Step 2: Get to know the typical Prague flat

STEP TWO: Get to know the Typical Prague Flat


Flats are classified like this: 1+kk, 1+1, 2+kk, 2+1, 3+kk, 3+1, etc. This is the amount of rooms, not bedrooms, but all the rooms. So,

1+1 = a bedroom, plus a kitchen

2+1 = two rooms, plus a kitchen

3+1 = three rooms, plus a kitchen

When you see “+kt” or “+kk” that means “kitchen corner”—meaning one of the rooms will have a corner with a kitchen in it, or a wall where a small kitchen has been added. This is important to note, because if you’re looking for a flat with a flatmate, a 2+kk means that one of you is going to have a kitchen in your bedroom, so you might want to look for a 2+1 or a 3+kk.

1+kk = studio

2+kk = two rooms, one of which has a small kitchen unit in it

3+kk = three rooms, one of which has a small kitchen unit in it


Many flats have “pass-thru” or “walk-through” rooms. That means that one of the rooms is in between another of the rooms and the rest of the flat (kitchen, toilet, etc.) If you don’t mind your flatmate walking through your room every time they need to go to the bathroom or get a snack, then maybe a walk-thru room is for you. You can often negotiate a cheaper price for a walk thru room with your flatmate.


Bathrooms are often in cut in half—meaning that the toilet is in one room and the shower room or “koupelna” is in another room with separate entrances. This actually comes in handy when you have flatmates.

Most older buildings don’t have lifts, or elevators, so also consider carrying your groceries up those stairs everyday.

Furnished or unfurnished?


If you're just moving to Prague with a few pieces of luggage you'll probably want an already furnished flat, which will be a little bit more expensive, probably 2500 Kč-3500 Kč more per month.

"Furnished" can mean anything from a bedroom with only a bed, mattress, desk, chair and a bare wood floor, or on the higher end: sofa pillows, coat rack, curtains, full kitchen equipment, mixing bowls, pots, pans, etc. It's good to consider all these things, and the expense you might incur if you have to buy a spatula and a set of knives, etc.

Most furnished bedrooms come with: bed (duvet, sheets usually not included), desk, chair, wardrobe (can be closed or open), drawers, optional bookshelf. Built-in storage space like closets are rare in the older classic buildings in the city center.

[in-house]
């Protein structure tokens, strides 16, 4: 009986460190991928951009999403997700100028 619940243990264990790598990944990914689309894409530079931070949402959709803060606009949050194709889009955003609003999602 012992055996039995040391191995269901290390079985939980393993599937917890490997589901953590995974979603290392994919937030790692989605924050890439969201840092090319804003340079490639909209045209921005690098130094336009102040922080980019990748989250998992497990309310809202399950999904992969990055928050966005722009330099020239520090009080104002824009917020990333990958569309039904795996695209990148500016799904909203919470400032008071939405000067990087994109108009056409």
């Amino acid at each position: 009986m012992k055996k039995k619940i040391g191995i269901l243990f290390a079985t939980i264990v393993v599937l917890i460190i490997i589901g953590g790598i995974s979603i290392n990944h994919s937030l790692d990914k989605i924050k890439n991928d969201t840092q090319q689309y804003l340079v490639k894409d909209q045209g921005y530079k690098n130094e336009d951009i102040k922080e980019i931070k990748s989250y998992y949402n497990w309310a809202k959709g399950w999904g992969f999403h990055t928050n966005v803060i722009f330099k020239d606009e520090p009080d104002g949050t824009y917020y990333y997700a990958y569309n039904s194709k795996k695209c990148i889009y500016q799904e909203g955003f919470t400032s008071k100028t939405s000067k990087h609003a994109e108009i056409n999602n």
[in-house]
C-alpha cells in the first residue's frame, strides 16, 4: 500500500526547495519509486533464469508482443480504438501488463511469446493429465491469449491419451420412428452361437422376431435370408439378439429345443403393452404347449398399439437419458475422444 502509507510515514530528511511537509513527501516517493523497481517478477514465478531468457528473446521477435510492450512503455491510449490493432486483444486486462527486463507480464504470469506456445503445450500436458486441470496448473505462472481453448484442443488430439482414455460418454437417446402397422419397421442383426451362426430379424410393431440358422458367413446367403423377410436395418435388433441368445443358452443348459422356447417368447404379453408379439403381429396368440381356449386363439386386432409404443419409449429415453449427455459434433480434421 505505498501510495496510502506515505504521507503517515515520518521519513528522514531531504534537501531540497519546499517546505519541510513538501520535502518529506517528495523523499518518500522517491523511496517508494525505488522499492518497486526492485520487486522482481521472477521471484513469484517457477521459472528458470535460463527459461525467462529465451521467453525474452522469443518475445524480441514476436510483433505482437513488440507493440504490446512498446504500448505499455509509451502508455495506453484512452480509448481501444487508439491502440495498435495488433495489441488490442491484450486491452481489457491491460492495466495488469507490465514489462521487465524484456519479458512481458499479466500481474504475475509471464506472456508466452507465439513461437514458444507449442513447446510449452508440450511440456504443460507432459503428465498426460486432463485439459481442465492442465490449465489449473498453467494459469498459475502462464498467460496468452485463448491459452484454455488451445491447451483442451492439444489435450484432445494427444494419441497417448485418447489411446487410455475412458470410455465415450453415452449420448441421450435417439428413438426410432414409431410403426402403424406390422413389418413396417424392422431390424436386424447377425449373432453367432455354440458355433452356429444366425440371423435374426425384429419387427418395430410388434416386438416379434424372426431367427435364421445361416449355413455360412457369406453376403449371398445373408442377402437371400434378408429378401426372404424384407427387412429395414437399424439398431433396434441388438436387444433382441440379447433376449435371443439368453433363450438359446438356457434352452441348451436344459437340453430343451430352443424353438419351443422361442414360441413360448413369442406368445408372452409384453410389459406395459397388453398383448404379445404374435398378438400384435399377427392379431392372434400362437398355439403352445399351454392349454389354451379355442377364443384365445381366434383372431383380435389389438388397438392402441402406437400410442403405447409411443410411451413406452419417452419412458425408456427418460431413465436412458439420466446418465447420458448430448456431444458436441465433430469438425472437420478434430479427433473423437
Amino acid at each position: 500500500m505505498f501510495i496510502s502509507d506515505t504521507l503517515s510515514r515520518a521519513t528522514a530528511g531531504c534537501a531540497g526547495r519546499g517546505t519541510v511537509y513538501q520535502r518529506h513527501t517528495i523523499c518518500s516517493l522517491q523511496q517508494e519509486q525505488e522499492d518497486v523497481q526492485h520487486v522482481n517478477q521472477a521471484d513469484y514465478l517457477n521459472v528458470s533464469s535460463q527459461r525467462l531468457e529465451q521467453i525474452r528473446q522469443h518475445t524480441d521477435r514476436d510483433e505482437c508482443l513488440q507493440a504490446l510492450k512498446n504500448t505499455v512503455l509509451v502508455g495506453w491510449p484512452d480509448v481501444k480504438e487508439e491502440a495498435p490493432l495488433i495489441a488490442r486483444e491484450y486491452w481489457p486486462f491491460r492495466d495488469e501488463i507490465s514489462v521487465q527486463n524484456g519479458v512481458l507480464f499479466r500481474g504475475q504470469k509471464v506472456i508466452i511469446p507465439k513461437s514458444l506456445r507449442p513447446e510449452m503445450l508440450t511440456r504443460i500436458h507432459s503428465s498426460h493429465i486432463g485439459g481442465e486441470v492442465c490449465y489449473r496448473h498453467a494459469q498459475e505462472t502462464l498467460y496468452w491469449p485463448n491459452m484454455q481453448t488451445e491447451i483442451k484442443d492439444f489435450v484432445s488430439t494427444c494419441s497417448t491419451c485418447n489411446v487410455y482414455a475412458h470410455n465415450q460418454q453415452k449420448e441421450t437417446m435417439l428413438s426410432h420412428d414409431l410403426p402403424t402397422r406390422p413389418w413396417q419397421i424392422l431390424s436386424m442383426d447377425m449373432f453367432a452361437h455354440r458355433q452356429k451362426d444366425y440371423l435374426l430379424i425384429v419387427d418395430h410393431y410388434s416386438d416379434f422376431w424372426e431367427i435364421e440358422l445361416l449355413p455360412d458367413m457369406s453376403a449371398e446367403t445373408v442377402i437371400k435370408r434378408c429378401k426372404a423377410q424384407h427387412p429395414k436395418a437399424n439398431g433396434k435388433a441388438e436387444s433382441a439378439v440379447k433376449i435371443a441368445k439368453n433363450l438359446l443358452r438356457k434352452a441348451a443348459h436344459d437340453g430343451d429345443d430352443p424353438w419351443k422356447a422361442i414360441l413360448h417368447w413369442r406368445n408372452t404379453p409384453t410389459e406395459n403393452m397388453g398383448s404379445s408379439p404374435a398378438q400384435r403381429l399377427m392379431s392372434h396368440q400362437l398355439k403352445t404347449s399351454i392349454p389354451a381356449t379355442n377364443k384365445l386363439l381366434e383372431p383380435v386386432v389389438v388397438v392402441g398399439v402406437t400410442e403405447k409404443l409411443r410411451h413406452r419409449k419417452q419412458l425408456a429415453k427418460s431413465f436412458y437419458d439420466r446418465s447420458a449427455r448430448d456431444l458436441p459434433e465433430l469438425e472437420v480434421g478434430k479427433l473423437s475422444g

Living rooms: sofa, coffee table, arm chair. the layout of some flats make it so that the living room is a private room, and to save money, some people rent them out to other flatmates. In this case, the kitchen will be the common shared room.

Bathrooms: The toilet room and the shower room are usually split in two and located either next to each other or at other ends of a hallway. Most have washing machines, but no dryer. Czechs hang their laundry on hanging racks. It saves energy, if not time. Often there's a bathtub in lieu of a shower, with a detachable shower head and no shower curtain. This can be really awkward for Americans who often cannot manage to shower with only one free hand. My Czech friend who moved to Seattle was aghast at the immovable shower head in her American shower. "How do you wash all your parts??" she asked. How, indeed? Anyway, you'll get used to it.

Kitchens: Kitchens are generally outfitted with a stove, oven, fridge-freezer, a pot a pan, utensils, plates, cups, an electric kettle, teacups and a few cabinets worth of storage space, and some have dishwashers. All appliances are petit compared to American sizes. Our first fridge was a beer fridge the size of a suitcase, and we used it for, I kid you not, 3 years (for three people) before we decided we were big girls who deserved to refrigerate both milk and beer at the same time and bought ourselves a European fridge (still much smaller than any American fridge, but, again you just get used to it.)

One of the loveliest thing about living in a European capital is the accessibility of little specialty shops and farmer's markets. In the US, I'd drive to the supermarket and buy a week's worth of groceries, which fit in about 3-4 bags and required a basket and several trips to my kitchen from my car. In Prague, it's more typical to buy one bag of fresh items that I need for the day's meals and perhaps the next morning's breakfast. I sometimes still forget this while I'm at the large supermarket (where I rarely go, because I'm too lazy to go more than 2 km for grocery shopping) and emerge with hands full of grocery bags, only to realize that I'll barely fit on the tram with my bounty.  So—small fridges. You'll deal. And you'll eat fresher and waste less.


  • Decide on your apartment must-have features, and fill out the housing worksheet. Remember, living like the locals is part of the adventure, and you might find that you don't even mind hand-washing dishes!

We'll see you in the next lesson.